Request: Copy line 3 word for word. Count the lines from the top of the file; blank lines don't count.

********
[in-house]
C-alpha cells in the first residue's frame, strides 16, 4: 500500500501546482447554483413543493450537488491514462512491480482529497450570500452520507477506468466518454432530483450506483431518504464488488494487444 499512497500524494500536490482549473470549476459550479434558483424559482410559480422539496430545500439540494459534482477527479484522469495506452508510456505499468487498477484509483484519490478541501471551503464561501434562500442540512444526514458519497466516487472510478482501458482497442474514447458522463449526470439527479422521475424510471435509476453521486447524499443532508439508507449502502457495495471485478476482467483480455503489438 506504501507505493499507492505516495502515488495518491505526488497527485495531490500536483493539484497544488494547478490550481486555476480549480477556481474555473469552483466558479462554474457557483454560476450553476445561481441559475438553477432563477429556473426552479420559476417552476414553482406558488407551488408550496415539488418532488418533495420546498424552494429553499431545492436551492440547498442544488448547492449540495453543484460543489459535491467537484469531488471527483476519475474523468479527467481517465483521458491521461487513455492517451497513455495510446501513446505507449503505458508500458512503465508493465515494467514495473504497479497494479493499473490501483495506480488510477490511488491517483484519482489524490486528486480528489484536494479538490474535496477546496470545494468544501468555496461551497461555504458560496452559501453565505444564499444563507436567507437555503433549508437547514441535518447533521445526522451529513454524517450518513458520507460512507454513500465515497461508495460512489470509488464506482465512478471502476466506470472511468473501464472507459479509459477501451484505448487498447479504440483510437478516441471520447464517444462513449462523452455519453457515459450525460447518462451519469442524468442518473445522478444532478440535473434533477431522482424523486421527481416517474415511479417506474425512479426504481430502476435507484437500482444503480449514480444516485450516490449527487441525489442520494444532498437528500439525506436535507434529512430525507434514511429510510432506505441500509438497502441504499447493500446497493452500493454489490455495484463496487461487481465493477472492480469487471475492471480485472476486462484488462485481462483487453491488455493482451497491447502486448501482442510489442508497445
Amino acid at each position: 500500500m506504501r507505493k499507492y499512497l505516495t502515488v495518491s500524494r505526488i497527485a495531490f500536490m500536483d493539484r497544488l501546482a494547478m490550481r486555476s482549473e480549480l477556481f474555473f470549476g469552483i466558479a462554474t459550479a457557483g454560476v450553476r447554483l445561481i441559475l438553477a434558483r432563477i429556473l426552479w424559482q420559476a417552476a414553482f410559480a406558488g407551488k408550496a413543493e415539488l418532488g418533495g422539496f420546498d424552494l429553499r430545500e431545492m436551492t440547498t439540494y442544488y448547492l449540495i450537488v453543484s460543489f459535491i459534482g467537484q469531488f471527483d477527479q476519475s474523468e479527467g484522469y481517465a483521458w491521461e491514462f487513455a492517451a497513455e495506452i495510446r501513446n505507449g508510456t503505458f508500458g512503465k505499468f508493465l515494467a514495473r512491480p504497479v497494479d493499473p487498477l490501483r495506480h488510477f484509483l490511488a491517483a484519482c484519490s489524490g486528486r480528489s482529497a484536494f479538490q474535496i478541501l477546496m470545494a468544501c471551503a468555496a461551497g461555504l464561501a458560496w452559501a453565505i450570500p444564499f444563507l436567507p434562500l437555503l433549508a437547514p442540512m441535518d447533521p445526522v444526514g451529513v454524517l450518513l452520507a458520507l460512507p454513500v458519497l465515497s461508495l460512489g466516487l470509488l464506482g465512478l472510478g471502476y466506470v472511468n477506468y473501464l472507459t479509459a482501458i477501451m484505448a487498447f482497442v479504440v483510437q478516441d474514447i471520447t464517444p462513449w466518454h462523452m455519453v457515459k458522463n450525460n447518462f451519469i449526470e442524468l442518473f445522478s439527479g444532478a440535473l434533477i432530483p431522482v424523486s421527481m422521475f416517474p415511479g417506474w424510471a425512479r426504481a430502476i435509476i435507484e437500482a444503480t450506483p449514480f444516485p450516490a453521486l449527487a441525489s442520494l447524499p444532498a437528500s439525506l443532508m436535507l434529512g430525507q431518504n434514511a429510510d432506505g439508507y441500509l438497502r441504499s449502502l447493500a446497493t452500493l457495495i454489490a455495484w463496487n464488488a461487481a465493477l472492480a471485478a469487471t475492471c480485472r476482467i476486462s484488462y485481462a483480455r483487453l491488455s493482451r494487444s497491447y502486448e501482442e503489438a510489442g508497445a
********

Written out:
Amino acid at each position: 500500500m506504501r507505493k499507492y499512497l505516495t502515488v495518491s500524494r505526488i497527485a495531490f500536490m500536483d493539484r497544488l501546482a494547478m490550481r486555476s482549473e480549480l477556481f474555473f470549476g469552483i466558479a462554474t459550479a457557483g454560476v450553476r447554483l445561481i441559475l438553477a434558483r432563477i429556473l426552479w424559482q420559476a417552476a414553482f410559480a406558488g407551488k408550496a413543493e415539488l418532488g418533495g422539496f420546498d424552494l429553499r430545500e431545492m436551492t440547498t439540494y442544488y448547492l449540495i450537488v453543484s460543489f459535491i459534482g467537484q469531488f471527483d477527479q476519475s474523468e479527467g484522469y481517465a483521458w491521461e491514462f487513455a492517451a497513455e495506452i495510446r501513446n505507449g508510456t503505458f508500458g512503465k505499468f508493465l515494467a514495473r512491480p504497479v497494479d493499473p487498477l490501483r495506480h488510477f484509483l490511488a491517483a484519482c484519490s489524490g486528486r480528489s482529497a484536494f479538490q474535496i478541501l477546496m470545494a468544501c471551503a468555496a461551497g461555504l464561501a458560496w452559501a453565505i450570500p444564499f444563507l436567507p434562500l437555503l433549508a437547514p442540512m441535518d447533521p445526522v444526514g451529513v454524517l450518513l452520507a458520507l460512507p454513500v458519497l465515497s461508495l460512489g466516487l470509488l464506482g465512478l472510478g471502476y466506470v472511468n477506468y473501464l472507459t479509459a482501458i477501451m484505448a487498447f482497442v479504440v483510437q478516441d474514447i471520447t464517444p462513449w466518454h462523452m455519453v457515459k458522463n450525460n447518462f451519469i449526470e442524468l442518473f445522478s439527479g444532478a440535473l434533477i432530483p431522482v424523486s421527481m422521475f416517474p415511479g417506474w424510471a425512479r426504481a430502476i435509476i435507484e437500482a444503480t450506483p449514480f444516485p450516490a453521486l449527487a441525489s442520494l447524499p444532498a437528500s439525506l443532508m436535507l434529512g430525507q431518504n434514511a429510510d432506505g439508507y441500509l438497502r441504499s449502502l447493500a446497493t452500493l457495495i454489490a455495484w463496487n464488488a461487481a465493477l472492480a471485478a469487471t475492471c480485472r476482467i476486462s484488462y485481462a483480455r483487453l491488455s493482451r494487444s497491447y502486448e501482442e503489438a510489442g508497445a